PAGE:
The state of the art for emerging Black performers in country music will be the subject of a feature-length documentary that has been produced by Amazon Music, titled “For Love & Country,” which was announced Tuesday morning as having a premiere date set for the music streaming service and Prime Video on April 7.
The arrival of the film will be preceded by Amazon Original recordings by some of the documentary’s featured artists, starting with a new acoustic rendering by Amythyst Kiah of her signature song, “Black Myself,” that’s out today.
Although the announcement of the doc does not include “Americana,” the lineup of artists featured in interviews and performances in the film includes about equal measures of singer-songwriters who are up-and-coming in mainstream country and those are are generally considered part of the alternative-roots or Americana realm.
Mickey Guyton, who recently performed the National Anthem at the Super Bowl, is featured, as is Jimmie Allen, who has become one of the leading men of country with three of his singles becoming No. 1 country airplay hits over the last few years. Other mainstream artists in the film include Breland, Blanco Brown, Shy Carter and Reyna Roberts. The Americana side is represented by a pair of artists who are currently up for Grammys in the roots categories, Allison Russell and Valerie June, along with Kiah. The list of artists in the film also includes Brittney Spencer (just seen performing on the Prime Video-hosted ACM Awards with Brothers Osborne) and Frankie Staton and Willie Jones.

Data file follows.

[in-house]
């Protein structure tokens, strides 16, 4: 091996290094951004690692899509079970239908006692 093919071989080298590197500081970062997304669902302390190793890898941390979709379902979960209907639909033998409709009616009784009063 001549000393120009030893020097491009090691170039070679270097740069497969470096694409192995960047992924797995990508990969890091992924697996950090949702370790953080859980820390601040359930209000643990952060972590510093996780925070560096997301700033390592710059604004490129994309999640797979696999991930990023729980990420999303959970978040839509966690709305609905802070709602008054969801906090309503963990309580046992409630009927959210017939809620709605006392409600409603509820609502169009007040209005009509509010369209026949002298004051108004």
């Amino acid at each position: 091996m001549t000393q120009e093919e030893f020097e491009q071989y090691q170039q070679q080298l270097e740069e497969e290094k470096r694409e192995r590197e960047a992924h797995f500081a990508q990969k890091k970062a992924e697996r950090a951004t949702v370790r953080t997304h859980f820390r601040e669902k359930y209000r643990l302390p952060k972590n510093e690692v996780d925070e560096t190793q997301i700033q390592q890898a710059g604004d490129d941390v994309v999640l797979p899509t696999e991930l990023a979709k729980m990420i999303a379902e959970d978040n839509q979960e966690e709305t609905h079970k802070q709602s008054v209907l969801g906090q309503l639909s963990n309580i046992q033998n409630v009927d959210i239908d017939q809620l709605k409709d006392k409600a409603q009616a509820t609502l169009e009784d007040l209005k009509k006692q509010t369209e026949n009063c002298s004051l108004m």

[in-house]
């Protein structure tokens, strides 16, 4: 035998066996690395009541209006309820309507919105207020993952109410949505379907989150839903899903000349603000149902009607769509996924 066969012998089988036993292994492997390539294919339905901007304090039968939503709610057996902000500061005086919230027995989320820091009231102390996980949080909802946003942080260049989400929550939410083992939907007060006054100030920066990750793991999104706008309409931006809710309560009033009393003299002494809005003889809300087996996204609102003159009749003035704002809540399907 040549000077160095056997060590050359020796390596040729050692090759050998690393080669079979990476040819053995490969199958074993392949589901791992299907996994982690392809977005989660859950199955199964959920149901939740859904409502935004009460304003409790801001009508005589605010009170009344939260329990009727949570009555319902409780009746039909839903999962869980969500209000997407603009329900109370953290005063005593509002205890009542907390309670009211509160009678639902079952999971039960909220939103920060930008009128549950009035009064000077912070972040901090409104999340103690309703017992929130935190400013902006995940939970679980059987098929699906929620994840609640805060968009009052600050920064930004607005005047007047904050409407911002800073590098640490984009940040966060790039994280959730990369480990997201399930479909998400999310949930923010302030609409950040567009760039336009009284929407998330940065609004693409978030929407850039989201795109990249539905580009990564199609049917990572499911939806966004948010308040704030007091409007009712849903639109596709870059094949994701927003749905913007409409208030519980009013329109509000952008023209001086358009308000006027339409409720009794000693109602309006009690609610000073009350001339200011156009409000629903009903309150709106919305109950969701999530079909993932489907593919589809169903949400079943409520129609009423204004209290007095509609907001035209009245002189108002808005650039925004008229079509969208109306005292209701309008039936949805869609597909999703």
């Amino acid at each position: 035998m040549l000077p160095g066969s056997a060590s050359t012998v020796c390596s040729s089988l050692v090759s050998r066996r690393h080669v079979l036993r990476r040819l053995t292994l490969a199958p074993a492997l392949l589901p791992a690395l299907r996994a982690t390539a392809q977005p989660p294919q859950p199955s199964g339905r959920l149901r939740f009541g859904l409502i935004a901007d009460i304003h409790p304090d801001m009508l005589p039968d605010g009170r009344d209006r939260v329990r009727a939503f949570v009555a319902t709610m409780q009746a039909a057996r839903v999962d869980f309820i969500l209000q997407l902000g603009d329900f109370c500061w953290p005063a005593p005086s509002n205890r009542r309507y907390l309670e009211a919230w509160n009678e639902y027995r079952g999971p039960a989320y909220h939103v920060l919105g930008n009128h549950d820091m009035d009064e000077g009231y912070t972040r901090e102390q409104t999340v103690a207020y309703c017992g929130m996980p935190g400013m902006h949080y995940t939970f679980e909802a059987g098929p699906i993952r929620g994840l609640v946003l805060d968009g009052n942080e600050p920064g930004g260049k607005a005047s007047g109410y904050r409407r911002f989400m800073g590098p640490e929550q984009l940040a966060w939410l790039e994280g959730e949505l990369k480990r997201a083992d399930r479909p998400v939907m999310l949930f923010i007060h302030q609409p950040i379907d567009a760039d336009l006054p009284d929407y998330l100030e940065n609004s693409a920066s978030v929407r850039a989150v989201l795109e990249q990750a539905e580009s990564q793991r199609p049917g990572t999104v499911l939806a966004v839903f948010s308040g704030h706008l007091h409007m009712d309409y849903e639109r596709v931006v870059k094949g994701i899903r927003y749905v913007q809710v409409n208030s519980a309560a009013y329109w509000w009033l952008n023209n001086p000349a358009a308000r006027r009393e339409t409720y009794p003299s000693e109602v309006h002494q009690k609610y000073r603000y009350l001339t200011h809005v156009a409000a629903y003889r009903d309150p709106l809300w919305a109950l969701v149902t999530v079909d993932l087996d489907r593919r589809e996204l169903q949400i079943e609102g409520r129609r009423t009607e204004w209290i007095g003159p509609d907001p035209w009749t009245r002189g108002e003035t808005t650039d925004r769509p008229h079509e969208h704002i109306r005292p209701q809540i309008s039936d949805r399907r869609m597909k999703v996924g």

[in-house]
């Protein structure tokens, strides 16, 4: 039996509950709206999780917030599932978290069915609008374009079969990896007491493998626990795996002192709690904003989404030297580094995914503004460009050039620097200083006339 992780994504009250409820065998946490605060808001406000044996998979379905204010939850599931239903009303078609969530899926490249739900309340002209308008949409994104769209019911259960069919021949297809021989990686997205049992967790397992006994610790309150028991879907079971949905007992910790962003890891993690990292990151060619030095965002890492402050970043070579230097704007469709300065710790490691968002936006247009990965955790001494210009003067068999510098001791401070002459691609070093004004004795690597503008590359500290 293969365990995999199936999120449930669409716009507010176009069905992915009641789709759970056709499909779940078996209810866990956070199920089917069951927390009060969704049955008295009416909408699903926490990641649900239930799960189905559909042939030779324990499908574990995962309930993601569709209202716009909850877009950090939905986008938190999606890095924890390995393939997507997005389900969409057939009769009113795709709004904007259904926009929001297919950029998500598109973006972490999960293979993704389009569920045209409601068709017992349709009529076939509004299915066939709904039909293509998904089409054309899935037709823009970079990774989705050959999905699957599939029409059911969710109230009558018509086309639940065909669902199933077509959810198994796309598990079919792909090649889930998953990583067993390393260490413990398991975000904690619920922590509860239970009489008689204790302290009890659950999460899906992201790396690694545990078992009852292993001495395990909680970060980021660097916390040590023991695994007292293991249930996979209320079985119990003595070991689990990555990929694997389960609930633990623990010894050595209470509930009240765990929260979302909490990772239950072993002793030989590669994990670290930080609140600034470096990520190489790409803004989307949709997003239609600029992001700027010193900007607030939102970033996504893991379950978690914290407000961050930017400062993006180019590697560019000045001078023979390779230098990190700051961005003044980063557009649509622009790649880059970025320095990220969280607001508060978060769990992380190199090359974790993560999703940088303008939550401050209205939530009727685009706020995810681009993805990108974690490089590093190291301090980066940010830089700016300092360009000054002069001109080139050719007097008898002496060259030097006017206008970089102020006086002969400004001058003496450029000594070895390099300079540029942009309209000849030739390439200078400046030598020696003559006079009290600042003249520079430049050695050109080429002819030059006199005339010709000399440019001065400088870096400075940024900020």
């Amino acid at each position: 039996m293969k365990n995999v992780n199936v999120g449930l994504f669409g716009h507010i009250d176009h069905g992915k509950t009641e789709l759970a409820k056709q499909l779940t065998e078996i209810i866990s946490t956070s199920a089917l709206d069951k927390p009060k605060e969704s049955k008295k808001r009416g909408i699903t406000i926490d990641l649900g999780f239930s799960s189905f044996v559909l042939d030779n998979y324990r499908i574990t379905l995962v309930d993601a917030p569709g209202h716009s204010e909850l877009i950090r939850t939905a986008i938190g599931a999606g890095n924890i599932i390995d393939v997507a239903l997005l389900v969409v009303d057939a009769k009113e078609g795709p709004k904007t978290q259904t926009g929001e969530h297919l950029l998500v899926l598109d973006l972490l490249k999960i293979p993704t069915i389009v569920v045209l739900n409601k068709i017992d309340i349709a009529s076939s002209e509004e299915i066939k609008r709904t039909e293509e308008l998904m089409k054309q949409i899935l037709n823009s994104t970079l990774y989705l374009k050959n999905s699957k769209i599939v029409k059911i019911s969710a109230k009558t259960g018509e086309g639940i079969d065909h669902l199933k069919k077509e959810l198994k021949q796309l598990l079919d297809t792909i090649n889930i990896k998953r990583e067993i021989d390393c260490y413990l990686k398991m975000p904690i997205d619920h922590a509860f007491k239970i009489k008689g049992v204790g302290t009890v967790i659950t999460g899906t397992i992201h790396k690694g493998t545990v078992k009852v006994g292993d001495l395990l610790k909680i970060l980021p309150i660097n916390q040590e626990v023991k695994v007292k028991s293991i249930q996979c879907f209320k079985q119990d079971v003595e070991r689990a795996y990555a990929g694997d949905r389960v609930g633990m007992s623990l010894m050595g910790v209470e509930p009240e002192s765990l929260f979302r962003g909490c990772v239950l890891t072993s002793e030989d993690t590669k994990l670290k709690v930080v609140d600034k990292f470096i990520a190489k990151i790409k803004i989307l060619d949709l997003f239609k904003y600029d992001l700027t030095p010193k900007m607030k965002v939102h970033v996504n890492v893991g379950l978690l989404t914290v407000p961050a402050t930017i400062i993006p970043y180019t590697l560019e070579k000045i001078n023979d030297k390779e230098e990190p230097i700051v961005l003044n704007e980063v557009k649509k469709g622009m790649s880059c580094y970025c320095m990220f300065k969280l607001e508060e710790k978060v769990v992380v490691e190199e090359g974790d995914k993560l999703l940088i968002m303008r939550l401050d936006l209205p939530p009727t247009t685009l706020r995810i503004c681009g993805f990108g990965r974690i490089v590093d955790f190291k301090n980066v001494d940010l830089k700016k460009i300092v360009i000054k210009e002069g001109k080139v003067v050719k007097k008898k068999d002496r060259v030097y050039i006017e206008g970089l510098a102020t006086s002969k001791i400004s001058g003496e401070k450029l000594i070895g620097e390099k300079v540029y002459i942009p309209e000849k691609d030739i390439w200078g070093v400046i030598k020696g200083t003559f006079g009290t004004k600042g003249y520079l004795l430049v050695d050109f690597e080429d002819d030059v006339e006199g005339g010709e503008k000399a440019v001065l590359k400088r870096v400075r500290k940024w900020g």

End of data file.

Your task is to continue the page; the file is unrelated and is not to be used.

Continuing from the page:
“This film is our collective story, in our own words,” said featured artist Spencer in a statement. “We’re all carving our own unique paths. We’ve all got our own dreams and challenges, and our own ways of navigating them. I hope when people see this film, they better understand the conversation of race in country music. I hope it humanizes the discussed issues and puts a crowd of Black, beautiful faces to a topic the public has heavily engaged and debated, particularly over the last two years. I’m happy to be a part and share my story.”
DPM Projects and Pizza Night produced the project. Butter Music and Sound composer Nat Jenkins did the film’s score.
Said Raymond Roker, global head of editorial for Amazon Music, “In telling this story, it was imperative for us to amplify the personal narratives of these wonderfully diverse country artists, because in them lie the stories of Black contributions to the genre. … The title of the film is also a reminder that these artists have all come from a place of love, adoration and even reverence for country music’s past, its heroes, and contributors across the spectrum.”